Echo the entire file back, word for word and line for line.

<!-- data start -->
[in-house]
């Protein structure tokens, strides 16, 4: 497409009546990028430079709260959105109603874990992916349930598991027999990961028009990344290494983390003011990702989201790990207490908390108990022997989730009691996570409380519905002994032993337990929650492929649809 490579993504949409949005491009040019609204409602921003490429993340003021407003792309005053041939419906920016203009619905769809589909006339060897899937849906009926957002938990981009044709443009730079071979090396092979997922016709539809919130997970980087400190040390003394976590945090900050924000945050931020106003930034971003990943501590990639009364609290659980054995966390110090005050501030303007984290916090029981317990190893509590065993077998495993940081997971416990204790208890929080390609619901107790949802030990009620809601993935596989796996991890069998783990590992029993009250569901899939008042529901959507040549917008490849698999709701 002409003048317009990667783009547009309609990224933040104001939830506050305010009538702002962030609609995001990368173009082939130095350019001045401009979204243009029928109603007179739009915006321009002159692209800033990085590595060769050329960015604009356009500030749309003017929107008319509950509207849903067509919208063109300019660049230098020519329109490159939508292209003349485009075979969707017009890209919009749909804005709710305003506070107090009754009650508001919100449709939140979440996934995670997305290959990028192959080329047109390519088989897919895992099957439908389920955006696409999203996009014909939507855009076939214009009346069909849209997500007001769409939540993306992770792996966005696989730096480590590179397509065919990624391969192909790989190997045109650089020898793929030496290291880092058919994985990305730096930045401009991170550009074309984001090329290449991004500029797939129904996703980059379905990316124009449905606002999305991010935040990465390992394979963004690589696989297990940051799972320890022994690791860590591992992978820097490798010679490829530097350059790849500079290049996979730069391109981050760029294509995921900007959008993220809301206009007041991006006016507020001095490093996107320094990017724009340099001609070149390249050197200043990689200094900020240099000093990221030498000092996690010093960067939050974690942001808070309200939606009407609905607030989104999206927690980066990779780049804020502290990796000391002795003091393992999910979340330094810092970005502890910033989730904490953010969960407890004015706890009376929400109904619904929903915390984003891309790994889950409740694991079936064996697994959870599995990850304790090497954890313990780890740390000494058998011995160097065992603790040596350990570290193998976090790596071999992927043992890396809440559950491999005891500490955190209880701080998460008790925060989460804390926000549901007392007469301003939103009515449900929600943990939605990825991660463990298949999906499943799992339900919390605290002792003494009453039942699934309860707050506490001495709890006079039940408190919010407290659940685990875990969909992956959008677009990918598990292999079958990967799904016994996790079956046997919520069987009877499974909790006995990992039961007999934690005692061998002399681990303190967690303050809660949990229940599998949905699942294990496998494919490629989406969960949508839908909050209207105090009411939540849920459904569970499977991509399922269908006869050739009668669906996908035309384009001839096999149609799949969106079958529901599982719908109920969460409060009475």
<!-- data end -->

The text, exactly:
[in-house]
């Protein structure tokens, strides 16, 4: 497409009546990028430079709260959105109603874990992916349930598991027999990961028009990344290494983390003011990702989201790990207490908390108990022997989730009691996570409380519905002994032993337990929650492929649809 490579993504949409949005491009040019609204409602921003490429993340003021407003792309005053041939419906920016203009619905769809589909006339060897899937849906009926957002938990981009044709443009730079071979090396092979997922016709539809919130997970980087400190040390003394976590945090900050924000945050931020106003930034971003990943501590990639009364609290659980054995966390110090005050501030303007984290916090029981317990190893509590065993077998495993940081997971416990204790208890929080390609619901107790949802030990009620809601993935596989796996991890069998783990590992029993009250569901899939008042529901959507040549917008490849698999709701 002409003048317009990667783009547009309609990224933040104001939830506050305010009538702002962030609609995001990368173009082939130095350019001045401009979204243009029928109603007179739009915006321009002159692209800033990085590595060769050329960015604009356009500030749309003017929107008319509950509207849903067509919208063109300019660049230098020519329109490159939508292209003349485009075979969707017009890209919009749909804005709710305003506070107090009754009650508001919100449709939140979440996934995670997305290959990028192959080329047109390519088989897919895992099957439908389920955006696409999203996009014909939507855009076939214009009346069909849209997500007001769409939540993306992770792996966005696989730096480590590179397509065919990624391969192909790989190997045109650089020898793929030496290291880092058919994985990305730096930045401009991170550009074309984001090329290449991004500029797939129904996703980059379905990316124009449905606002999305991010935040990465390992394979963004690589696989297990940051799972320890022994690791860590591992992978820097490798010679490829530097350059790849500079290049996979730069391109981050760029294509995921900007959008993220809301206009007041991006006016507020001095490093996107320094990017724009340099001609070149390249050197200043990689200094900020240099000093990221030498000092996690010093960067939050974690942001808070309200939606009407609905607030989104999206927690980066990779780049804020502290990796000391002795003091393992999910979340330094810092970005502890910033989730904490953010969960407890004015706890009376929400109904619904929903915390984003891309790994889950409740694991079936064996697994959870599995990850304790090497954890313990780890740390000494058998011995160097065992603790040596350990570290193998976090790596071999992927043992890396809440559950491999005891500490955190209880701080998460008790925060989460804390926000549901007392007469301003939103009515449900929600943990939605990825991660463990298949999906499943799992339900919390605290002792003494009453039942699934309860707050506490001495709890006079039940408190919010407290659940685990875990969909992956959008677009990918598990292999079958990967799904016994996790079956046997919520069987009877499974909790006995990992039961007999934690005692061998002399681990303190967690303050809660949990229940599998949905699942294990496998494919490629989406969960949508839908909050209207105090009411939540849920459904569970499977991509399922269908006869050739009668669906996908035309384009001839096999149609799949969106079958529901599982719908109920969460409060009475």